Subway Fare Hike On The Agenda For City Council Hearing

NEW YORK (CBSNewYork) — A subway fare hike is months away but the matter is set to take center stage at City Hall on Tuesday.

Subway tickets are set to spike 7.5 percent next January in the latest round of fare hikes hitting straphangers where it hurts most.

The proposed fare increases will add $448 million to the Metropolitan Transportation Authority’s coffers, money the agency says is needed to bridge a large budget gap and offset the soaring cost of operating city buses.

One of the city’s largest transit advocacy groups is lashing out, calling the fare hikes unfair and demanding the City Council put the brakes on the plan.

1010 WINS Reporter Stan Brooks…

A spokesperson for Transportation Alternatives says, “Over the past six years, New Yorkers’ public transit fare has risen four times while neither New York City nor New York State has chipped in a single dollar more.”

While straphangers may be suffering, next year taxi riders are set for an easier ride.

At today’s hearing, the City Council will also address the Taxi and Limousine Commission’s plan to add 2,000 medallions and a pilot program which will outfit cabs with iPads instead of televisions.


One Comment

  1. lee says:

    It’s the FBI and the DEAs fault.

  2. Melissa says:

    Still considerably cheaper then a gallon of gas.

  3. Bill D. Feds says:

    Let’s see, conservative stats indicate four million people ride the subways round trip daily on average, including weekends. Assuming they all pay their fares at $2.25 a trip, that’s $9 million dollars a day, and weekly that’s $63 million. Hmmm …..
    63 million dollars a week. Imagine what would happen if no one rode the subways and buses for a full seven days?

  4. VY says:

    One of the largest costs is the cost of th eretirement system for MTA employees. That is because in in present system, a retiring employee uses his/her seniority to work a monsterous amount of overtime in the last year of employment, jerking up their life time yearly pension payout, instead of using a career average of the over time they worked over their entire career, and capping the yearly pension payout based on the last years salery times the average career overtime. That change would save billions over time.

  5. Peter says:

    If the MTA stopped issuing bonds for everything little thing and started to pay off their bonds, the fare and tolls would be about half what they are. However, the MTA is a mis-managed agency where mostly misfits who couldn’t work anywhere else are running the show. For example, on the non-IRT lines, train cars for years had a split 3 seat – 2 seat layout, which provided for more seats. In recent years, the misfits running the MTA decided to buy new cars with bench seats only which are uncomfortable and sit few passengers which result in most passengers being forced to stand. The high salaries for those who allegedly run the MTA are obnoxious; the accidential governor, David Patterson, fired one director who was making $365,000/yr and replaced him with a British import for $450,000/yr who, after running things into the ground, fled to Hong Kong. What is needed is a 20% reduction in executive staff of the MTA along with another 20% reduction in salaries of those misfits who are still employed at MTA headquarters. a re-organization of scheduling for bus drivers and train operators is needed so there is no idle time in mid-day. Instead of reducing service, more buses, trains as well as better routes are needed to encourage use of mass transit. Without decent mass transit, NYC can not survive and this was proven during the shut down during the hurricane last summer as well as the snow storm last year.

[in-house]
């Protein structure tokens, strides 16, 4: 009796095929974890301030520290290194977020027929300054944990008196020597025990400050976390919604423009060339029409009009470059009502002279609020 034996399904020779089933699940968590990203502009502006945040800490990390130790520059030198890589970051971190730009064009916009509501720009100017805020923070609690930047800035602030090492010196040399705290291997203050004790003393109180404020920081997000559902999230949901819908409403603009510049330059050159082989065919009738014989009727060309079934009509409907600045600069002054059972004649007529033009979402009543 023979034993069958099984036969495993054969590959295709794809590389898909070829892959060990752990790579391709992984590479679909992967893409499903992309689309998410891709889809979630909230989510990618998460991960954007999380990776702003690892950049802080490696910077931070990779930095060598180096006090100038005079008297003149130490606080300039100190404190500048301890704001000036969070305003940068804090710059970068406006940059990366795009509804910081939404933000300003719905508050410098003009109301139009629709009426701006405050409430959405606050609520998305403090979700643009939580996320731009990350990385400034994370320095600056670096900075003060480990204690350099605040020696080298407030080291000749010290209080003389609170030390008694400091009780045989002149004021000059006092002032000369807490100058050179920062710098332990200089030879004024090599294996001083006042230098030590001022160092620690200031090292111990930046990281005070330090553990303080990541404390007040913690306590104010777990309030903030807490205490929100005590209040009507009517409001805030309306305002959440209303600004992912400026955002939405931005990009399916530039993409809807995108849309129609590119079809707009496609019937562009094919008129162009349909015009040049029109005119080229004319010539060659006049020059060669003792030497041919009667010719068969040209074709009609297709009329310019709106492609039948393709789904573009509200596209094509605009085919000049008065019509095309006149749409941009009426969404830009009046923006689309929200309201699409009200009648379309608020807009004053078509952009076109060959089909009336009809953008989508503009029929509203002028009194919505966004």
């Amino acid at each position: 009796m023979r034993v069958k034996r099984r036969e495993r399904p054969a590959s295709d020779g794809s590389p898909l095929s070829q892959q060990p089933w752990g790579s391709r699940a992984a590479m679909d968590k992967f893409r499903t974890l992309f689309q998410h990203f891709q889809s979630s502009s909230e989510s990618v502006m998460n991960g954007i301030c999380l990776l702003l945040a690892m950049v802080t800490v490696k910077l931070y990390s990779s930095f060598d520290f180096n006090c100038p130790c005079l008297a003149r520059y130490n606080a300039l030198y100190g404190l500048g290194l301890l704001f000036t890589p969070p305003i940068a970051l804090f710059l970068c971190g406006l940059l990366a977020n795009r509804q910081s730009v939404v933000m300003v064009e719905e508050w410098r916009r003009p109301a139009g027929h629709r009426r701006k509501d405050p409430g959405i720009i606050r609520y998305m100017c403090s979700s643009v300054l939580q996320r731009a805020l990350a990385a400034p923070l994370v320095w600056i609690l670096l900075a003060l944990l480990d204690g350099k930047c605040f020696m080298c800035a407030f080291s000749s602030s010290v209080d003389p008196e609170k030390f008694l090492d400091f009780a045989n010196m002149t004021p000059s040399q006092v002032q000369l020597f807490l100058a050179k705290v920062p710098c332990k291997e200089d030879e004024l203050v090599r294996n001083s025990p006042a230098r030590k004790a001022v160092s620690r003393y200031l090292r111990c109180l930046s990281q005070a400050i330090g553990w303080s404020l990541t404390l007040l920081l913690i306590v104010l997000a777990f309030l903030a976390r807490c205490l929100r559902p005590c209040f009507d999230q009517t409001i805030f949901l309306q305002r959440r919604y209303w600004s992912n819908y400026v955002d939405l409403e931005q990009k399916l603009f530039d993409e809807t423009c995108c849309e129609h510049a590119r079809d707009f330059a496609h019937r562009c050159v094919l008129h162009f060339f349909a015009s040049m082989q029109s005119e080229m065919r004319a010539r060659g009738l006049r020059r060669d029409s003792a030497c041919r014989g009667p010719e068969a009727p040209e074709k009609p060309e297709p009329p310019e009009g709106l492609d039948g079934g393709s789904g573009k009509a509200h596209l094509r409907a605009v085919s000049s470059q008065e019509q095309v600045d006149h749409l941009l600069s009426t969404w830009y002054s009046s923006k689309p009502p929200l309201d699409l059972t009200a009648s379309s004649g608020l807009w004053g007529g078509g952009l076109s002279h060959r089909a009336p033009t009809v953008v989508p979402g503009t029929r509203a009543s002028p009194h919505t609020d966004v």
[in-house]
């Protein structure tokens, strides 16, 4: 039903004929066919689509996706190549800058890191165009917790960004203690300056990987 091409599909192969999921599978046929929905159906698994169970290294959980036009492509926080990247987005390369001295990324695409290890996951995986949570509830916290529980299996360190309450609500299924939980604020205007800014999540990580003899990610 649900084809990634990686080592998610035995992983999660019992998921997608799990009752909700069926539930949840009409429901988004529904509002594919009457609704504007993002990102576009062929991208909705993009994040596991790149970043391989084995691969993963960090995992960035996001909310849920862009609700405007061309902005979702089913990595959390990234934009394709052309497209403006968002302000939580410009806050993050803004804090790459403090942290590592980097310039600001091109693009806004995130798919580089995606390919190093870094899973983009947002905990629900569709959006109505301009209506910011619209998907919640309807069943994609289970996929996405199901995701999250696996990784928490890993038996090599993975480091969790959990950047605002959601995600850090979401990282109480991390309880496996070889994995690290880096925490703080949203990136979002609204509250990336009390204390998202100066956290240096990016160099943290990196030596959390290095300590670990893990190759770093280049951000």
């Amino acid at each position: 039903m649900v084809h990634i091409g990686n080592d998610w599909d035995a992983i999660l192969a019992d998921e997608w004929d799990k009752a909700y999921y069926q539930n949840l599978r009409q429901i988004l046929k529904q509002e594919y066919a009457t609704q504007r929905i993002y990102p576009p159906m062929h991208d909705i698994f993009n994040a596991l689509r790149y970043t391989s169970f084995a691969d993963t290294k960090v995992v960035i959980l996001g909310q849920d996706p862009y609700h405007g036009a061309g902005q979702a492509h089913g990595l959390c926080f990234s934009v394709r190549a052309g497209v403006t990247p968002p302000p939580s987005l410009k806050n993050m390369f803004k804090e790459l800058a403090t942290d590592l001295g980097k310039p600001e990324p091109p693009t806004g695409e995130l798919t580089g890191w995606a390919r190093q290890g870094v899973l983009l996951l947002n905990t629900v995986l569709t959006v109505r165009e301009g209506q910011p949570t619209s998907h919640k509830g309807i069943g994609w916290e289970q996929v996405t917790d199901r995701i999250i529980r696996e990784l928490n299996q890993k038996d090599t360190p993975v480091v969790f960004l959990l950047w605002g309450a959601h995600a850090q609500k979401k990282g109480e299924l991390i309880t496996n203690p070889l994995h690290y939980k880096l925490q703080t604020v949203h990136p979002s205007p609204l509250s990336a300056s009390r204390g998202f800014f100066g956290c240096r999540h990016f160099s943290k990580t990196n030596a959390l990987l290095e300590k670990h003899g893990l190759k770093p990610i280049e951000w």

A better option would be to break up the MTA and return ownership of the subways as well as the TBTA to New York City so that money from city residents is not siponed off to subsidize the rich suburban commuters on Metro North and the LIRR.

    1. Jim says:

      How about increasing revenue not thru fare and toll increases but by advertising and leasing out space in subway stations, on subway platforms and railroad stations? Advertising can be place in and outside of trains/buses and even in the restrooms. On the flip side, the MTA should stop spending money on advertising since they have a monopoly on mass transit.
      I agree that salaries for the top executives, say the top 20 of MTA executives, be reduced. They shouldn’t be rewarded for mis-management or even non-management. And the MTA board needs to be more accountable and experience in mass transit, not just a bunch of political hacks on an ego trip.

      1. Michael H. says:

        What restrooms? The only restrooms I ever see open anymore are the ones with the security guard in the Times Square complex.

  6. Cheap Subway says:

    Unfortunately, compared to other subway systems around the world, NY City has one of the cheapest fares. For London’s subway system, fares start at £2.00 which is over $3.00. In Japan, fares start as low as 190 yen which is about $2.35 BUT as soon as you take longer distance trips, the price stats going higher! At least in New York, you can go anywhere in the system! If you try doing that in London or Japan you can be spending almost 4-5 dollars on a one way trip.

    1. M.A.D says:

      The comparizon does not make sense since the fare increase will affect those who use MTA.

    2. Dik Itchi says:

      You probably have no idea how much better the Japan subway systems are.

      1. Michael H. says:

        The Tokyo Metro and the Toei do not run 24/7 like the NYC subway system. “Better” is relative when you’re trying to get home at 3AM.

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